Looking to FIGS. 3-8, the construction of the monitoring unit 24 will first be considered, and then the operation of this unit 24 will be discussed. With regard to the overall construction, attention is first directed to FIG. 3, where it will be noted that the upper edge 42 of the door 12 has been recessed or mortised and a track assembly 45 disposed therein. A control arm 46 is provided and is slidably connected to the track 45 by a pin member 48, of unique design which enables the door position monitoring unit 24 to be adjusted after mounting of the door installation, as will be detailed more fully with respect to FIGS. 5, 7 and 8. The opposite end of the control arm 46 is pivotally connected with respect to the remaining portion of the unit 24 and is operably connected with the switch 28 in a manner to be discussed hereinafter.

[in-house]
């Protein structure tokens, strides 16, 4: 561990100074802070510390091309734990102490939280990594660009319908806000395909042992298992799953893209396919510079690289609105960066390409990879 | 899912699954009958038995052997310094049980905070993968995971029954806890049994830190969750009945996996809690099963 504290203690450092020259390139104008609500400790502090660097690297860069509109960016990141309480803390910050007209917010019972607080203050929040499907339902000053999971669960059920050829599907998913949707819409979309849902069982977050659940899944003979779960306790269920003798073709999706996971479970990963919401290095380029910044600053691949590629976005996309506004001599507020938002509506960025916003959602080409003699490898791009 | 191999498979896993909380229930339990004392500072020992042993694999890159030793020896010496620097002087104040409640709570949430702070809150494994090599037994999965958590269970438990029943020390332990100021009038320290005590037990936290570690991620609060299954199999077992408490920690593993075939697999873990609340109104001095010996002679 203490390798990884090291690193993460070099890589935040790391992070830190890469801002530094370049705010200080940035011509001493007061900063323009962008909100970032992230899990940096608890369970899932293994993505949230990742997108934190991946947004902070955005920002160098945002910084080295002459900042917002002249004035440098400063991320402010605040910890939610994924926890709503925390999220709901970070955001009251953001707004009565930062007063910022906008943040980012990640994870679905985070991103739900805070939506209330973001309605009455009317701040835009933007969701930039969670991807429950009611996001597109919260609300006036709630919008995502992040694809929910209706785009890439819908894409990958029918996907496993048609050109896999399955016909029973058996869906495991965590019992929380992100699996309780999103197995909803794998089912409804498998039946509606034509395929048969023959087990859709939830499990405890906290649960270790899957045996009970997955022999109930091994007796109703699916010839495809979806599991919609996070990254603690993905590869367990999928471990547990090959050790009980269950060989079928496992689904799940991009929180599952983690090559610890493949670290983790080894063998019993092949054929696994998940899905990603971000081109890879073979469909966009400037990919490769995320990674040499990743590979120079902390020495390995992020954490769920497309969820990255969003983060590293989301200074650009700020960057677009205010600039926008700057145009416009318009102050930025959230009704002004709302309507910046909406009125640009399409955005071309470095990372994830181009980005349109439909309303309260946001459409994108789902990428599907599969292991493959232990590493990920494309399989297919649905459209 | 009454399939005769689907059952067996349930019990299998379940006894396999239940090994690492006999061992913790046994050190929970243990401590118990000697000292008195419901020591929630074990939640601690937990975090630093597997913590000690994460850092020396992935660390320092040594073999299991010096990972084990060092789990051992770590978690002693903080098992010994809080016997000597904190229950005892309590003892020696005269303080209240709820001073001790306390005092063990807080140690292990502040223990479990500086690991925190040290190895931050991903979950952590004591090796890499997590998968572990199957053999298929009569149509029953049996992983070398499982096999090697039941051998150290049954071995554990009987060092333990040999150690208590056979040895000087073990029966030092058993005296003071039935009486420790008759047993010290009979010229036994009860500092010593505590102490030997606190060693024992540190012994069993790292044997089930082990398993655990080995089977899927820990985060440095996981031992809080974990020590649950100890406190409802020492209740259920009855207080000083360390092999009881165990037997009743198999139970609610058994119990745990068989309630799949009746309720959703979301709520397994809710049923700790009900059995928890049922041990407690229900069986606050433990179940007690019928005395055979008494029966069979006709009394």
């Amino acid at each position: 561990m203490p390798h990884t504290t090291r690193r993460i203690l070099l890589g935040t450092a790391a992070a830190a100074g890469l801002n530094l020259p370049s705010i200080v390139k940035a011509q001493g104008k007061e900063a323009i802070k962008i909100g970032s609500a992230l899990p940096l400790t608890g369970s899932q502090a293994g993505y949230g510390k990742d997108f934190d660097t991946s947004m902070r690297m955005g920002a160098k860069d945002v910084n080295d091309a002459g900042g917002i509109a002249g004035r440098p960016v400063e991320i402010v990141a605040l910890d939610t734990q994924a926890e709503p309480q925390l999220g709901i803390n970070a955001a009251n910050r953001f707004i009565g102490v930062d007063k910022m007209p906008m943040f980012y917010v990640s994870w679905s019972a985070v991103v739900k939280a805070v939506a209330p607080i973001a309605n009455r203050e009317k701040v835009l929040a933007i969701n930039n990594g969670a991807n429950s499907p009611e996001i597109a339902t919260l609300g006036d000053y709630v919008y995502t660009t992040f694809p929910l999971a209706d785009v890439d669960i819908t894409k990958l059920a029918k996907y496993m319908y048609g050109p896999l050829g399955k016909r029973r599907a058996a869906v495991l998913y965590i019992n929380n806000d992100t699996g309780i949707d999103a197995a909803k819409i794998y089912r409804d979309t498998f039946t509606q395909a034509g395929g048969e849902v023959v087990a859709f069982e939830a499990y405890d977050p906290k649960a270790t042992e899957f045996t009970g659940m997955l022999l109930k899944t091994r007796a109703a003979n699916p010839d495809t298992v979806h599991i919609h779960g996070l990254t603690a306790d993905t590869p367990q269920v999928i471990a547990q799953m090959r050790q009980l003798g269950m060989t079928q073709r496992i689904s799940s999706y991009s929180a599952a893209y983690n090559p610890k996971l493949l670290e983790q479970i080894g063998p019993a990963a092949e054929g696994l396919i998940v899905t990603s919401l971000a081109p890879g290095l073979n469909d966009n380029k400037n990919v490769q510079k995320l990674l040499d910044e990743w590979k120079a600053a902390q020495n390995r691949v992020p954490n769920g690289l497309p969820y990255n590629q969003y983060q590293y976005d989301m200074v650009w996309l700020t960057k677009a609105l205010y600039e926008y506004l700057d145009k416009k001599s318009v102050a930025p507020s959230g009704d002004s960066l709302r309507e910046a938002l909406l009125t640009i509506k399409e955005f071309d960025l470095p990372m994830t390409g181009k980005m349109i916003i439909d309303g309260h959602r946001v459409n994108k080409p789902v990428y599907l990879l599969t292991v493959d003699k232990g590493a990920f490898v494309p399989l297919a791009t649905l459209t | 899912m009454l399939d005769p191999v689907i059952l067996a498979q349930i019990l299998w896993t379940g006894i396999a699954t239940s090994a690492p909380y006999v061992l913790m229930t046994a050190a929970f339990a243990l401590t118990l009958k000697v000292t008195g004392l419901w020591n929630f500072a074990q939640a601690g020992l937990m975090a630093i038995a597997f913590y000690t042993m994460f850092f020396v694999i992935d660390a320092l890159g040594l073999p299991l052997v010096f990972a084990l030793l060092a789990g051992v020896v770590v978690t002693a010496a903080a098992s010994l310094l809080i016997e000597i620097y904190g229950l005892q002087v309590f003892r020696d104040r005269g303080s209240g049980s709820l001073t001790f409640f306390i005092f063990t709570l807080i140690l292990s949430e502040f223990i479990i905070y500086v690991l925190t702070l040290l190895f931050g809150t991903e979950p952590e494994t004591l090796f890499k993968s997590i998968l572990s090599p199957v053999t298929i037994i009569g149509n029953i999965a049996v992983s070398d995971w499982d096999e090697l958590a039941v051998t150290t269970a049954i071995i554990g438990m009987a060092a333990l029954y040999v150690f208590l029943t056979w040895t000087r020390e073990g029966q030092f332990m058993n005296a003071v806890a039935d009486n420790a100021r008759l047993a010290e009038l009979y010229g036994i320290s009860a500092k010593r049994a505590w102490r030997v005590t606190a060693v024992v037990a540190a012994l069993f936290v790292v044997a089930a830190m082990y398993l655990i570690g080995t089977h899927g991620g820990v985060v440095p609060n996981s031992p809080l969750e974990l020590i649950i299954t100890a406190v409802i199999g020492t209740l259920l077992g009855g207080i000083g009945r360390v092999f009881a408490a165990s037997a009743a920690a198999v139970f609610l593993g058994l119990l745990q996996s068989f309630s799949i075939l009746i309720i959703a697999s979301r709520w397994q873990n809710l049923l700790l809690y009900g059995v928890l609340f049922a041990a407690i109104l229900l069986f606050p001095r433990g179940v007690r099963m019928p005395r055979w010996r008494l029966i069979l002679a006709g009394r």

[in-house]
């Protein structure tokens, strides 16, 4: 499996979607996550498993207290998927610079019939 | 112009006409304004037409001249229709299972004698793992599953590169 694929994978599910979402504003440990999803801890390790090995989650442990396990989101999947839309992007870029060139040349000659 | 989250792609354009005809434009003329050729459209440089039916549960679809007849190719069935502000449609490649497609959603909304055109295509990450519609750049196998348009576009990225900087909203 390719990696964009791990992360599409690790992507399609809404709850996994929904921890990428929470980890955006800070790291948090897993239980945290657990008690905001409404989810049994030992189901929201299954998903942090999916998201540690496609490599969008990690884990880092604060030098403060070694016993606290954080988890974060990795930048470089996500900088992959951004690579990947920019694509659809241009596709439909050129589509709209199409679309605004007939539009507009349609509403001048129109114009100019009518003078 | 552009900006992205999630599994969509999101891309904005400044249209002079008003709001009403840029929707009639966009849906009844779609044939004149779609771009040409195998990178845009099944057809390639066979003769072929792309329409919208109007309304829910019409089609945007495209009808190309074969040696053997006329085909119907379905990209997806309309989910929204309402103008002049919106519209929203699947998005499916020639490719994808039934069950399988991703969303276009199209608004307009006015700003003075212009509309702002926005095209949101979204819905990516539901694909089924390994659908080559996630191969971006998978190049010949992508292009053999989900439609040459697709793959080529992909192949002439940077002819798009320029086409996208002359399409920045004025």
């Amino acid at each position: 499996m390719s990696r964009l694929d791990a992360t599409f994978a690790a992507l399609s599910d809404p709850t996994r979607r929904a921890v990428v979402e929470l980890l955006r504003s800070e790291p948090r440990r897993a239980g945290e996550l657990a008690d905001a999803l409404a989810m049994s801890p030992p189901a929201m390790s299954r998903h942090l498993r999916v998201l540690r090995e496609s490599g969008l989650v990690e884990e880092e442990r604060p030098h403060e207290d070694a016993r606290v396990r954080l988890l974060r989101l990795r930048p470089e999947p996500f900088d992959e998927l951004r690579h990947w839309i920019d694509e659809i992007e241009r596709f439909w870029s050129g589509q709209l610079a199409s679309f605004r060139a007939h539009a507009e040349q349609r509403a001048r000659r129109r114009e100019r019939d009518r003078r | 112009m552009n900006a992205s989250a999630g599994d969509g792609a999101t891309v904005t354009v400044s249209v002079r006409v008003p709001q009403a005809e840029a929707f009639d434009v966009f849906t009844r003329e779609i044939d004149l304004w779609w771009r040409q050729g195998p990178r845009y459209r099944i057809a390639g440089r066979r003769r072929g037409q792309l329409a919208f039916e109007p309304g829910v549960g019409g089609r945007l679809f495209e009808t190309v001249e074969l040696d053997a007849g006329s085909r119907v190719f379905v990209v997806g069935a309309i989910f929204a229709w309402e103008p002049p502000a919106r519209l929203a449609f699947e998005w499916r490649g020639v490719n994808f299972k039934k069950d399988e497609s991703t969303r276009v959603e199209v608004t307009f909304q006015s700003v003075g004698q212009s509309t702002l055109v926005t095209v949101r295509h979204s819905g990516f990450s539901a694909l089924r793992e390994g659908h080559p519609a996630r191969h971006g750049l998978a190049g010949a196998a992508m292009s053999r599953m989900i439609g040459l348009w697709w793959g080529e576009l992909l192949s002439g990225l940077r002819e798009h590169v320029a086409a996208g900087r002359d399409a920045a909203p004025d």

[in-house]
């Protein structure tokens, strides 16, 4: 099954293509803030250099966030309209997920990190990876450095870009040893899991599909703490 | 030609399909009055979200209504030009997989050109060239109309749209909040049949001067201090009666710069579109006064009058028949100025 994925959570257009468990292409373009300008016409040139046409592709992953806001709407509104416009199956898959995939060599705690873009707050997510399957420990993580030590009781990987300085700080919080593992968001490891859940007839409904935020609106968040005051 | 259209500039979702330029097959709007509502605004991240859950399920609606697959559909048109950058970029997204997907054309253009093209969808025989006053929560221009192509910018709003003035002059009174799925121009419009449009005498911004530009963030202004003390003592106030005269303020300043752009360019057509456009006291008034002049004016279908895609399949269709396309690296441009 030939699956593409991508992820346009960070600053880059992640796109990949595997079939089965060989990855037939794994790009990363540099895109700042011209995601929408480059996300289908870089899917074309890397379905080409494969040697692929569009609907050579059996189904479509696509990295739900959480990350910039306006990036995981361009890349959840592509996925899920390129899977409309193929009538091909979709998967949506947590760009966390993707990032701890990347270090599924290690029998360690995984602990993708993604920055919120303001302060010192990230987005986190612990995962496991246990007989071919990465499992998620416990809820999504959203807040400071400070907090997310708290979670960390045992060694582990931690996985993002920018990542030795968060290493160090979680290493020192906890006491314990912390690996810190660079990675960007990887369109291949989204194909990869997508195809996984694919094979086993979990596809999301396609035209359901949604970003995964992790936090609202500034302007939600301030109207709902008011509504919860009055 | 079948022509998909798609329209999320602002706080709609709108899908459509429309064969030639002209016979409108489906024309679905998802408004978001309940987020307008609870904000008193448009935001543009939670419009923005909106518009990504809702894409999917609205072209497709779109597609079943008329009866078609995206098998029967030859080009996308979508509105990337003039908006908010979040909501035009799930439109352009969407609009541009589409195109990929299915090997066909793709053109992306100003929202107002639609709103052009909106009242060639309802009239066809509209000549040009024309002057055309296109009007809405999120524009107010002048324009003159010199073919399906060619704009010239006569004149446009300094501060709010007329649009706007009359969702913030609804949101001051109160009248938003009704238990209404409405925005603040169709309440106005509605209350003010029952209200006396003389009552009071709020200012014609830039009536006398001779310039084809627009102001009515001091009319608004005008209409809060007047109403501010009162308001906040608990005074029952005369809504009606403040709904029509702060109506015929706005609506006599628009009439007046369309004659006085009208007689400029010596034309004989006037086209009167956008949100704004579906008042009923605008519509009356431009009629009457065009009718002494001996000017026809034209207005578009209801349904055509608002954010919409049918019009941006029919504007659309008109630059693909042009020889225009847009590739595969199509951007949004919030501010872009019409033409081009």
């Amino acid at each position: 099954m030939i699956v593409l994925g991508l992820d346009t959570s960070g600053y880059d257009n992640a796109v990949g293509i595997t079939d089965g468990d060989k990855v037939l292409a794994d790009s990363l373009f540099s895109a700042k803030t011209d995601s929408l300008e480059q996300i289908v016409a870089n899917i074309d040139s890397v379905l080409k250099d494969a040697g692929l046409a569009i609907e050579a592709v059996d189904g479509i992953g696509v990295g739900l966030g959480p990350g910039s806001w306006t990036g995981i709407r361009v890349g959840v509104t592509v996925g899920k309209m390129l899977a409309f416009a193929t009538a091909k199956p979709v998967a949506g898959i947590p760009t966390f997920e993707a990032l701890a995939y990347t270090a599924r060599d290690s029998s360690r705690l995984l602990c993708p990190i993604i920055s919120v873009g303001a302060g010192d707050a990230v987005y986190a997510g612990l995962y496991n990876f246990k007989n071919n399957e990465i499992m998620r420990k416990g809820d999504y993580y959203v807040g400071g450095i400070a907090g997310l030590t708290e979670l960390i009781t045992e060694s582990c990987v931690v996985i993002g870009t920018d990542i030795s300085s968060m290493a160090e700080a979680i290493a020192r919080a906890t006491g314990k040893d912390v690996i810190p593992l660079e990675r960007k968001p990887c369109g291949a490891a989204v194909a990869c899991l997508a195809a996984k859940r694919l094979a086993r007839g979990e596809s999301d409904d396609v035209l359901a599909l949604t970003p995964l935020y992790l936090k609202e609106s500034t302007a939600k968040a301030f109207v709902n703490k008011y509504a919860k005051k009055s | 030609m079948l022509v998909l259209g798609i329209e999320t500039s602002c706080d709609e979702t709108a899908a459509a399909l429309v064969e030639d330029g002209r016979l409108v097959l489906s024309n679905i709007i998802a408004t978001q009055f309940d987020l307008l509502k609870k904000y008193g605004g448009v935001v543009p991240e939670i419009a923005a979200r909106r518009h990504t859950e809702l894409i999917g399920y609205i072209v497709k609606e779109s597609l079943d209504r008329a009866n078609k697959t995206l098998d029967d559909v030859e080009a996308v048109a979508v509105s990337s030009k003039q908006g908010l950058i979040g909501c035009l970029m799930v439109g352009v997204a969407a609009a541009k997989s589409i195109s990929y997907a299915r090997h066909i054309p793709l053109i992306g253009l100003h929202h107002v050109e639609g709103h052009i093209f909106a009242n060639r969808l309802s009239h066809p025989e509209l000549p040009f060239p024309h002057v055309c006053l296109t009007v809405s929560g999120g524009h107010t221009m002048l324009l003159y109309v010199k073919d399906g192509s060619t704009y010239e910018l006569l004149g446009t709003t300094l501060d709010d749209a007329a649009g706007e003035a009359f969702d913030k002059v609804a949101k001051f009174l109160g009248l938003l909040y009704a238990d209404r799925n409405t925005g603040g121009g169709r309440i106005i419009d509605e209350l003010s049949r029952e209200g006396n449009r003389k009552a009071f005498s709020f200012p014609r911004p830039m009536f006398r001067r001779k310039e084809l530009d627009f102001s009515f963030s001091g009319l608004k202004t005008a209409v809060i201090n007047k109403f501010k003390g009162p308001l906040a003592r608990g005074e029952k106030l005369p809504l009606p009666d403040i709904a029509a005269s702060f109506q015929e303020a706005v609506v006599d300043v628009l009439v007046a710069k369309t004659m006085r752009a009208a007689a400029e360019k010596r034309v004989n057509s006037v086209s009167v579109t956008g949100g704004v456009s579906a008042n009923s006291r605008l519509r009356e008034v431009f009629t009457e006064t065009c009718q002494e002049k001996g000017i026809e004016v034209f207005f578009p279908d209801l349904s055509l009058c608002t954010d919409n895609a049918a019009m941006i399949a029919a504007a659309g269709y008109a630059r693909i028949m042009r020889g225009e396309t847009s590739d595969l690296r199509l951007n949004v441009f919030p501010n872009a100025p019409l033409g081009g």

With continued reference to FIG. 3, the header portion 26 of the door frame is shown in dotted outline, and mounted thereto is the functional portion of the monitoring unit 24 to which the end of the control arm 46 is pivotally connected. This portion of the monitoring unit 24 normally includes a housing 50, FIG. 5, carried by a base plate 52, but for purposes of illustration the housing 50 has been removed in FIG. 3. Also, looking to FIG. 5, it should be noted that the entire functional portion of the monitoring unit 24 is contained and concealed within the metal header portion 26, access thereto being precluded by a panel or plate 54, which also has been omitted from FIG. 3 for purposes of illustration. Returning to FIG. 3, and with reference to FIG. 6, it can be seen that the functional portion of the monitoring unit 24 includes the base plate assembly 52, upon which is mounted the circuit component 28 in the form of a conventional switch having a spring biased operating arm 56, (best seen in FIG. 6). Movement of the operating arm 56 effects operation of the switch 28 to and from the conditions as is shown in FIG. 2. Also carried by the base plate 52 is an actuator arrangement designated generally 60 which forms the mechanical interconnection between the control arm 46 and the switch 28.